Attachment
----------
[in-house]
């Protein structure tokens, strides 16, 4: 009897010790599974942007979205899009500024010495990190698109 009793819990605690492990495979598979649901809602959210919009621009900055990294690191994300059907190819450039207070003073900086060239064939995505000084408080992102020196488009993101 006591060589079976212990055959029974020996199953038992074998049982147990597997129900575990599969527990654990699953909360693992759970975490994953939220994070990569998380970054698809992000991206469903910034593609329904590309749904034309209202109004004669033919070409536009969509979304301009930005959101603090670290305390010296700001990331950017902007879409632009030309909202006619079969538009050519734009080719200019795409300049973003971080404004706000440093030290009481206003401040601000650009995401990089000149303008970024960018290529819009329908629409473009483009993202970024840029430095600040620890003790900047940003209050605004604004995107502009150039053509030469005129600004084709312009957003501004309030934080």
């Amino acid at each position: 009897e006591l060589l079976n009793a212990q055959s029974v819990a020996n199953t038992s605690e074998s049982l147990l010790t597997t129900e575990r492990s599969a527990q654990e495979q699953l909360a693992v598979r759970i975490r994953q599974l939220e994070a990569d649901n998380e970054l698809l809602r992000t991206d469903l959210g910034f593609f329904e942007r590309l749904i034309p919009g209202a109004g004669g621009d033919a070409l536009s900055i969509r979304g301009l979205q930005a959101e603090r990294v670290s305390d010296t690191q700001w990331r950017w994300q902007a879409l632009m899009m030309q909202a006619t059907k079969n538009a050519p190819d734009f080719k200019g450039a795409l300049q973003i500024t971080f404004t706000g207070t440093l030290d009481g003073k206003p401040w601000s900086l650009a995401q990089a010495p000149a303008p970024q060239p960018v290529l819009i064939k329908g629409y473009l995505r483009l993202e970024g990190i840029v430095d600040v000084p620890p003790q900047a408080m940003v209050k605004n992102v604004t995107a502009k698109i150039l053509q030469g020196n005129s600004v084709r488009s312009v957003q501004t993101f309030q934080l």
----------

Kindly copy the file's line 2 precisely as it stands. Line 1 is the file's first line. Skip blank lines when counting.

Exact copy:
């Protein structure tokens, strides 16, 4: 009897010790599974942007979205899009500024010495990190698109 009793819990605690492990495979598979649901809602959210919009621009900055990294690191994300059907190819450039207070003073900086060239064939995505000084408080992102020196488009993101 006591060589079976212990055959029974020996199953038992074998049982147990597997129900575990599969527990654990699953909360693992759970975490994953939220994070990569998380970054698809992000991206469903910034593609329904590309749904034309209202109004004669033919070409536009969509979304301009930005959101603090670290305390010296700001990331950017902007879409632009030309909202006619079969538009050519734009080719200019795409300049973003971080404004706000440093030290009481206003401040601000650009995401990089000149303008970024960018290529819009329908629409473009483009993202970024840029430095600040620890003790900047940003209050605004604004995107502009150039053509030469005129600004084709312009957003501004309030934080």